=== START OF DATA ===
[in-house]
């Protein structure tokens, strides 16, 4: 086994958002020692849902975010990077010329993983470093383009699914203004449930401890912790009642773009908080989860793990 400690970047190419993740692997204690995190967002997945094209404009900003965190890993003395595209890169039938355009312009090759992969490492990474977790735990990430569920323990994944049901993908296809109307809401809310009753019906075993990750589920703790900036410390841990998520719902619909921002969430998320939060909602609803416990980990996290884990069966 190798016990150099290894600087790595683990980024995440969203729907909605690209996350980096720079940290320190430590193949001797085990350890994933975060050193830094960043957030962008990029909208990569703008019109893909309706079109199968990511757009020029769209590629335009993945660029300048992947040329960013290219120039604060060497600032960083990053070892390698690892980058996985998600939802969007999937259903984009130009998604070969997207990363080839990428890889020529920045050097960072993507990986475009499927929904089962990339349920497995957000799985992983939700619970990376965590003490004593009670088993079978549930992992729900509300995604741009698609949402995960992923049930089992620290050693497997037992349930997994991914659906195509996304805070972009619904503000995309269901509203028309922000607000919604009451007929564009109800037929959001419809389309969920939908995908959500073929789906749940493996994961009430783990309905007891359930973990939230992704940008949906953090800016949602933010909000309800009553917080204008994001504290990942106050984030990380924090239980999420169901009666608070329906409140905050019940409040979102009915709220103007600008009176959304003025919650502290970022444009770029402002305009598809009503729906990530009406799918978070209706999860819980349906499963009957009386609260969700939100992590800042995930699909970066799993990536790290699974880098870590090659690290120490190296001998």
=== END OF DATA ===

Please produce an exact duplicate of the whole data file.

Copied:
[in-house]
């Protein structure tokens, strides 16, 4: 086994958002020692849902975010990077010329993983470093383009699914203004449930401890912790009642773009908080989860793990 400690970047190419993740692997204690995190967002997945094209404009900003965190890993003395595209890169039938355009312009090759992969490492990474977790735990990430569920323990994944049901993908296809109307809401809310009753019906075993990750589920703790900036410390841990998520719902619909921002969430998320939060909602609803416990980990996290884990069966 190798016990150099290894600087790595683990980024995440969203729907909605690209996350980096720079940290320190430590193949001797085990350890994933975060050193830094960043957030962008990029909208990569703008019109893909309706079109199968990511757009020029769209590629335009993945660029300048992947040329960013290219120039604060060497600032960083990053070892390698690892980058996985998600939802969007999937259903984009130009998604070969997207990363080839990428890889020529920045050097960072993507990986475009499927929904089962990339349920497995957000799985992983939700619970990376965590003490004593009670088993079978549930992992729900509300995604741009698609949402995960992923049930089992620290050693497997037992349930997994991914659906195509996304805070972009619904503000995309269901509203028309922000607000919604009451007929564009109800037929959001419809389309969920939908995908959500073929789906749940493996994961009430783990309905007891359930973990939230992704940008949906953090800016949602933010909000309800009553917080204008994001504290990942106050984030990380924090239980999420169901009666608070329906409140905050019940409040979102009915709220103007600008009176959304003025919650502290970022444009770029402002305009598809009503729906990530009406799918978070209706999860819980349906499963009957009386609260969700939100992590800042995930699909970066799993990536790290699974880098870590090659690290120490190296001998």